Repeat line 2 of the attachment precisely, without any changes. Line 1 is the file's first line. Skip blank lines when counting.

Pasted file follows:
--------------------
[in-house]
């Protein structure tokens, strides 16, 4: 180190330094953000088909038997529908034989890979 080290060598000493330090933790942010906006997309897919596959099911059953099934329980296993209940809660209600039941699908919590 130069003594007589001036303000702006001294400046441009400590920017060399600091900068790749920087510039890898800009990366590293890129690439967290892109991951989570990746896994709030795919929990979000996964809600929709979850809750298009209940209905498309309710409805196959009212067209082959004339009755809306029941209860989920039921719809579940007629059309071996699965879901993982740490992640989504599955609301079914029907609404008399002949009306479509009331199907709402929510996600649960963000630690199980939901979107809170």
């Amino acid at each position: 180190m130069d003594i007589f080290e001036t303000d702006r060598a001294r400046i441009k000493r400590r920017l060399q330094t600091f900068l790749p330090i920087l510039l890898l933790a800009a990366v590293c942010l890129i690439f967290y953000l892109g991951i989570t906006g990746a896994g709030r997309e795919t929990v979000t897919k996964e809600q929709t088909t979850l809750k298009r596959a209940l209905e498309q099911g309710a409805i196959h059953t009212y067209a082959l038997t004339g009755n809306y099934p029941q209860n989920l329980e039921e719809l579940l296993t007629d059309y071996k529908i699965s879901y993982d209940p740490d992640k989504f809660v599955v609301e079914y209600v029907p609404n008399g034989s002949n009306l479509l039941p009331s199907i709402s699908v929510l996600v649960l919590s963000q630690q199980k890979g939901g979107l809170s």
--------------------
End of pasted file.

């Protein structure tokens, strides 16, 4: 180190330094953000088909038997529908034989890979 080290060598000493330090933790942010906006997309897919596959099911059953099934329980296993209940809660209600039941699908919590 130069003594007589001036303000702006001294400046441009400590920017060399600091900068790749920087510039890898800009990366590293890129690439967290892109991951989570990746896994709030795919929990979000996964809600929709979850809750298009209940209905498309309710409805196959009212067209082959004339009755809306029941209860989920039921719809579940007629059309071996699965879901993982740490992640989504599955609301079914029907609404008399002949009306479509009331199907709402929510996600649960963000630690199980939901979107809170």